There are large numbers of people shopping online in China nowadays. As a result many more people are using online payment services. Of course services like PayPal have been around for years, but its expansion into the Chinese market has been limited.
In China it would seem that the online payment service offered by the Alibaba group, Alipay, has cornered the market. I say it would seem that way because there is a new player on the market: Tenpay.
Just how much of a rival is Tenpay to Alipay? And where does PayPal fit into the Chinese market? Lets start by looking at PayPal and what they offer. Just why has the company struggled to gain a foothold in China?
Click here for an updated guide to Online Payments in China (2019).
PayPal in China
In August 2012 it looked like PayPal’s move into China was dead. Their partnership with Chinese wholesale firm DHgate was cancelled seeming to close the door on the Chinese market. Fast-forward to June 2013 and it seems that PayPal’s parent company, eBay, is leading the charge into China. Obviously the company does not want to give up on having a presence in China, but it seems they may have missed the boat.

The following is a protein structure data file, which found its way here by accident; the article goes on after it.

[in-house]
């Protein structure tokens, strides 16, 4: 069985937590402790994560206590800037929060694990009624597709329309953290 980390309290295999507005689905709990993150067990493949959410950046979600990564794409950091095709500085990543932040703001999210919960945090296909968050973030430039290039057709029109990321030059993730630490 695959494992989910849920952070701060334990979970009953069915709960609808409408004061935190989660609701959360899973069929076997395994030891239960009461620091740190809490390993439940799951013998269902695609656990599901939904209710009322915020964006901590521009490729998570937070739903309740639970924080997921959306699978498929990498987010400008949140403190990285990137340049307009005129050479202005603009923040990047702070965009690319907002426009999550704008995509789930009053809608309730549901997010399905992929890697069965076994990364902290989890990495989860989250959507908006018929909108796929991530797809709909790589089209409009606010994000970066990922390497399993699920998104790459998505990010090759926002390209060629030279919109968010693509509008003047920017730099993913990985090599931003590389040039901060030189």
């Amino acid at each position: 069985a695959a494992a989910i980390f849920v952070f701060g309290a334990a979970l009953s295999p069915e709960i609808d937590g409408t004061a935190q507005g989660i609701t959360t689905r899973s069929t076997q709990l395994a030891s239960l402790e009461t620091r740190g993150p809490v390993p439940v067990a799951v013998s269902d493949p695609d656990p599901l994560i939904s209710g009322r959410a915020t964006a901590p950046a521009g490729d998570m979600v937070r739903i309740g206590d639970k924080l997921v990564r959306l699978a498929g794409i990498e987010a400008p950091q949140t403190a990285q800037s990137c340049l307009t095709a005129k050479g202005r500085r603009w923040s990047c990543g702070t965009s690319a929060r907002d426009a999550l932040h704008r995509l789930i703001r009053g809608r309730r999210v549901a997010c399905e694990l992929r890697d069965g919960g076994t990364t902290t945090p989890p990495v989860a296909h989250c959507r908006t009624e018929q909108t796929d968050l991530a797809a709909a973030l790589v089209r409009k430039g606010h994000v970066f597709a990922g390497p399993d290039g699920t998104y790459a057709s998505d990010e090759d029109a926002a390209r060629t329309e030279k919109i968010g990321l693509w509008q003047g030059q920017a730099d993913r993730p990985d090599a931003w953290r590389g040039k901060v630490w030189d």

PayPal is battling for a space dominated by the massive Chinese e-commerce firm Alibaba group. PayPal currently handles cross-border sales between Chinese merchants and foreign consumers, but is not in the more lucrative business of handling transactions between buyers and sellers within China. This area is controlled by Alibaba’s Alipay.
Alipay has been called the PayPal of the East, but I think that it is more than this. First it is important to understand how Chinese consumers use Alipay before making a comparison with PayPal.
In my experience most people who use PayPal to shop online use their credit card through the PayPal portal because of the security that PayPal provides. That’s certainly the way I do it, if I use PayPal at all. I have my bank account details attached to my PayPal account, but I prefer to use my credit card. Chinese consumers are the opposite.